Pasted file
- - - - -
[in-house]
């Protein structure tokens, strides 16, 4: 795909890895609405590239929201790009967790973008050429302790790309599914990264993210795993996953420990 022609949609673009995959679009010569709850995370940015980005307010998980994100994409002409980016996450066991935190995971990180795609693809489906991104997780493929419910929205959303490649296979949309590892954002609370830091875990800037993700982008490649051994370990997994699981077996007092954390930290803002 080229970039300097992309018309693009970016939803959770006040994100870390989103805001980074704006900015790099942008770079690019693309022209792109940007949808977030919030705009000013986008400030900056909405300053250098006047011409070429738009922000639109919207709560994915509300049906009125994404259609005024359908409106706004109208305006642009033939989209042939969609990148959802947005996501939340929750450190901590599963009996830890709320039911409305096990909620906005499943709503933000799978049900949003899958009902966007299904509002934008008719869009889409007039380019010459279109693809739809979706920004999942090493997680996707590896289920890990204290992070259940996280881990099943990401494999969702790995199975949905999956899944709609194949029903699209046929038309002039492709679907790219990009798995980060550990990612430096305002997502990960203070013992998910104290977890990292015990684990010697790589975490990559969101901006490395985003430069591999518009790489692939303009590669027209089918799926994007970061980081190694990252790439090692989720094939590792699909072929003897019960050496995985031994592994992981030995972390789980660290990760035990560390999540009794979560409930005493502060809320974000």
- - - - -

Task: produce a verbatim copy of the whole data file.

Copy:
[in-house]
């Protein structure tokens, strides 16, 4: 795909890895609405590239929201790009967790973008050429302790790309599914990264993210795993996953420990 022609949609673009995959679009010569709850995370940015980005307010998980994100994409002409980016996450066991935190995971990180795609693809489906991104997780493929419910929205959303490649296979949309590892954002609370830091875990800037993700982008490649051994370990997994699981077996007092954390930290803002 080229970039300097992309018309693009970016939803959770006040994100870390989103805001980074704006900015790099942008770079690019693309022209792109940007949808977030919030705009000013986008400030900056909405300053250098006047011409070429738009922000639109919207709560994915509300049906009125994404259609005024359908409106706004109208305006642009033939989209042939969609990148959802947005996501939340929750450190901590599963009996830890709320039911409305096990909620906005499943709503933000799978049900949003899958009902966007299904509002934008008719869009889409007039380019010459279109693809739809979706920004999942090493997680996707590896289920890990204290992070259940996280881990099943990401494999969702790995199975949905999956899944709609194949029903699209046929038309002039492709679907790219990009798995980060550990990612430096305002997502990960203070013992998910104290977890990292015990684990010697790589975490990559969101901006490395985003430069591999518009790489692939303009590669027209089918799926994007970061980081190694990252790439090692989720094939590792699909072929003897019960050496995985031994592994992981030995972390789980660290990760035990560390999540009794979560409930005493502060809320974000």